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From: Doug Gregor (dgregor_at_[hidden])
Date: 2004-06-29 09:35:17

On Tuesday 29 June 2004 9:15 am, Michael Glassford wrote:
> Doug Gregor wrote:
> >>but the point is that all locks should have
> >>the same behavior in the 1-argument constructor case, and that is to
> >>block until this lock is obtained. The is the only way the user can use
> >>the lock in a generic way.
> >
> > Absolutely. This is *extremely* important to keep in mind when discussing
> > any kind of concept taxonomy.
> I would consider this more an argument for eliminating 1-argument
> constructors entirely (except for scoped_lock, where its meaning is
> completely unambiguous): there doesn't seem to be a
> way to define them that is both consistent within the lock class and
> consistent across lock classes (e.g. I agree with Vladimir that for
> consistency within the try_lock class, it should be non-blocking; but as
> Christopher pointed out, for consistency across lock classes, it should
> be blocking).

Right, so what we have (I think) are reasonably well-designed classes with
incorrectly specified concepts. scoped_lock should really lock; try_lock
should just try to lock.

> And, if you consider the larger case, which also includes
> read/write locks, single-argument constructors are even harder to define
> (do the read-lock or write-lock?; do they block or not?).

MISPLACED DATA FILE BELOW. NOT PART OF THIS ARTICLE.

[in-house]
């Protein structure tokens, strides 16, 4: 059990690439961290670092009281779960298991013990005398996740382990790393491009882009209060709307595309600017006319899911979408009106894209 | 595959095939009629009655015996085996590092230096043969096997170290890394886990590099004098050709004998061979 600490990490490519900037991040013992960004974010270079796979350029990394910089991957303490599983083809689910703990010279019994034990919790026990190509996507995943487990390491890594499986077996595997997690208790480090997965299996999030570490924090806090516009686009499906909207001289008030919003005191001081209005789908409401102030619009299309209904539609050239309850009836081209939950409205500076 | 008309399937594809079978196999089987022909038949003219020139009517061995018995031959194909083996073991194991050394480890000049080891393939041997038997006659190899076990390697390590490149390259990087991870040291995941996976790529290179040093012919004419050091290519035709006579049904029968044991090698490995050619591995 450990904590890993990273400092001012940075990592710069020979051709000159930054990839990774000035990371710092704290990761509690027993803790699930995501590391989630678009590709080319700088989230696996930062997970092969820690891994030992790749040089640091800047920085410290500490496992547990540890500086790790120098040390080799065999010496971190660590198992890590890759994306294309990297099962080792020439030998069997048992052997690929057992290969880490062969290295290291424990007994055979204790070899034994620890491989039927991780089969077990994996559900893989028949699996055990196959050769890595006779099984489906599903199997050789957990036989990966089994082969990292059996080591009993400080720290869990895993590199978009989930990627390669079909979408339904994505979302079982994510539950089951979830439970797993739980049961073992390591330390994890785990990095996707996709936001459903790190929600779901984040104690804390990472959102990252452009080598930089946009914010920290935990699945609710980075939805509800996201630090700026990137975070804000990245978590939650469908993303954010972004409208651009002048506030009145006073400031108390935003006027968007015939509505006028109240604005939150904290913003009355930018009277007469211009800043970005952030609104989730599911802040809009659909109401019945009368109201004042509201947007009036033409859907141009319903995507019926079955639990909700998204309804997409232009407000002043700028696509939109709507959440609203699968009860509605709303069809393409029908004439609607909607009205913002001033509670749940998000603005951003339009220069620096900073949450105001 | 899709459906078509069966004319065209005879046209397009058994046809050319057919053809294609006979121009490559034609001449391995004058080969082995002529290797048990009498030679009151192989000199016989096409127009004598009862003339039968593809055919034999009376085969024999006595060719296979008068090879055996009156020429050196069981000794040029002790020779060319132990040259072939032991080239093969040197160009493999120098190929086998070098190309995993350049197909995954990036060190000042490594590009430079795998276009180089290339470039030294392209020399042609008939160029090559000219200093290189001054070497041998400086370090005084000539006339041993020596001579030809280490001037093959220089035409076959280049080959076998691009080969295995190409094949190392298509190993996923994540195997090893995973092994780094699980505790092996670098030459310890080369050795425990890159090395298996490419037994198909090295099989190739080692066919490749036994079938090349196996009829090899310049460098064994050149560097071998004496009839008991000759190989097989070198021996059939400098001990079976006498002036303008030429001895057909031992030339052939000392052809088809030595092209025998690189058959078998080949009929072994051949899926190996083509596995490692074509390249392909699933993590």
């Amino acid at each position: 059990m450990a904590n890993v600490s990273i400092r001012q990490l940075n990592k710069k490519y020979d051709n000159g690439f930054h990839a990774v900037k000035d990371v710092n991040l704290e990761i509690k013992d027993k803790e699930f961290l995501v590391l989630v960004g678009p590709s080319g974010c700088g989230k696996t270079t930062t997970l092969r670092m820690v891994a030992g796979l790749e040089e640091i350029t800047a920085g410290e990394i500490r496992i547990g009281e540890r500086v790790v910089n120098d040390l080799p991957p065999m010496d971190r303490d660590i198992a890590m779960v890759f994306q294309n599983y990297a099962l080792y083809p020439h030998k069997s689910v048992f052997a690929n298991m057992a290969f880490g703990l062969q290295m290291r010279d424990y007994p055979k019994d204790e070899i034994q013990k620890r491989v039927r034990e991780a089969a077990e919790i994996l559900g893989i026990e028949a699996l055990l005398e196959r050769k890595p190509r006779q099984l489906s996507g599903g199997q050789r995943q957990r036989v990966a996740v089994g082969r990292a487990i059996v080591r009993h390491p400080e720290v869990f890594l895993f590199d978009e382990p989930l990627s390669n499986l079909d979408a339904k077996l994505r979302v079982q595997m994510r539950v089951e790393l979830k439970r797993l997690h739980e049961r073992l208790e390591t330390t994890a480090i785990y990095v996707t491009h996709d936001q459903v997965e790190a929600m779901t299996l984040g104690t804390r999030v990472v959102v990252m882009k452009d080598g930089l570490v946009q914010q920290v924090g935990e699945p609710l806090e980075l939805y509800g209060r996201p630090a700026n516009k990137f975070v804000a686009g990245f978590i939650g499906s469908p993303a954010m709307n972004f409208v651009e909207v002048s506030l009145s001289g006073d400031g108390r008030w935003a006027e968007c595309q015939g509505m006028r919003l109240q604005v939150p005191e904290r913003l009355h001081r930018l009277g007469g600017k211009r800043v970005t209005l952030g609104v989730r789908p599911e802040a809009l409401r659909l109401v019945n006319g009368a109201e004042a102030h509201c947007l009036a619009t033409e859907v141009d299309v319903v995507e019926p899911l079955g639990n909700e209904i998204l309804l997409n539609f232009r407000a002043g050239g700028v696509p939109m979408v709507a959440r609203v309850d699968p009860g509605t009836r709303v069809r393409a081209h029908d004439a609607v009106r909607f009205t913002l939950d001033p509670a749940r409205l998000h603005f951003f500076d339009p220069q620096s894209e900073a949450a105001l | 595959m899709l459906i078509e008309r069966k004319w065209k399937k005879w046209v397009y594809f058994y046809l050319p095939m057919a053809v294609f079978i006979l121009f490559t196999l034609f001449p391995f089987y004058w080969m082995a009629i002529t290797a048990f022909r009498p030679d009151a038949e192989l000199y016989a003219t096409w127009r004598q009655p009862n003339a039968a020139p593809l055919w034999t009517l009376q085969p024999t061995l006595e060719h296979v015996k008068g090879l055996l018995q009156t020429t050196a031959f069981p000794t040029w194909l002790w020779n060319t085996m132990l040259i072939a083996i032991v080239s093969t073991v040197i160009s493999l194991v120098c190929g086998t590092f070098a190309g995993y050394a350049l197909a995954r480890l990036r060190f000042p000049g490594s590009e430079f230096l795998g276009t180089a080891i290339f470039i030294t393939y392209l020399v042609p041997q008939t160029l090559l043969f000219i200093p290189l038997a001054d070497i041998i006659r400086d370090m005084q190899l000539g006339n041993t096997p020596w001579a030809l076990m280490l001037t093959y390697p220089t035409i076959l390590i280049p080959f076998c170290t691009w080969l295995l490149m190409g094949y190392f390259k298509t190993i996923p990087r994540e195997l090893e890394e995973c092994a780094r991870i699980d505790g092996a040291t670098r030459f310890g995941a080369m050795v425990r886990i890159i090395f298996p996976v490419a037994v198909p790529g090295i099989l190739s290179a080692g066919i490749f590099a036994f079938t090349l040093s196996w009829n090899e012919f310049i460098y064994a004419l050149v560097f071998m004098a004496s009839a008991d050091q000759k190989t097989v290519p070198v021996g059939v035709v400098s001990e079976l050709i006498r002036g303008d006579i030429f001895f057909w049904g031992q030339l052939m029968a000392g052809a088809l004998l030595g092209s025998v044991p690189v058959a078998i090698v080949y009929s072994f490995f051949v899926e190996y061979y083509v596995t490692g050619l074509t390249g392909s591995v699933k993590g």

I'd expect scoped_*_read_lock and scoped_*_write_lock classes to be separate
classes that model whatever locking concepts we come up with. Actually, the
design of the read/write lock on the branch really surprised me, because it
used the read_write_lock_state enum instead of distinct types.

> > Refinements of a concept can only add restrictions,
> > they cannot remove them.
> True. But it's not hard to define the concepts in such a way that the
> lock classes can have different constructors:
> Lock concept defines all lock operations except constructors.
> TryLock concept refines Lock by adding try_* methods.
> TimedLock concept refines TryLock by adding timed_* methods.
> ScopedLock refines Lock by adding appropriate constructors.
> ScopedTryLock refines TryLock by adding appropriate constructors.
> ScopedTimedLock refines TimedLock by adding appropriate constructors.

Looks perfectly reasonable to me.


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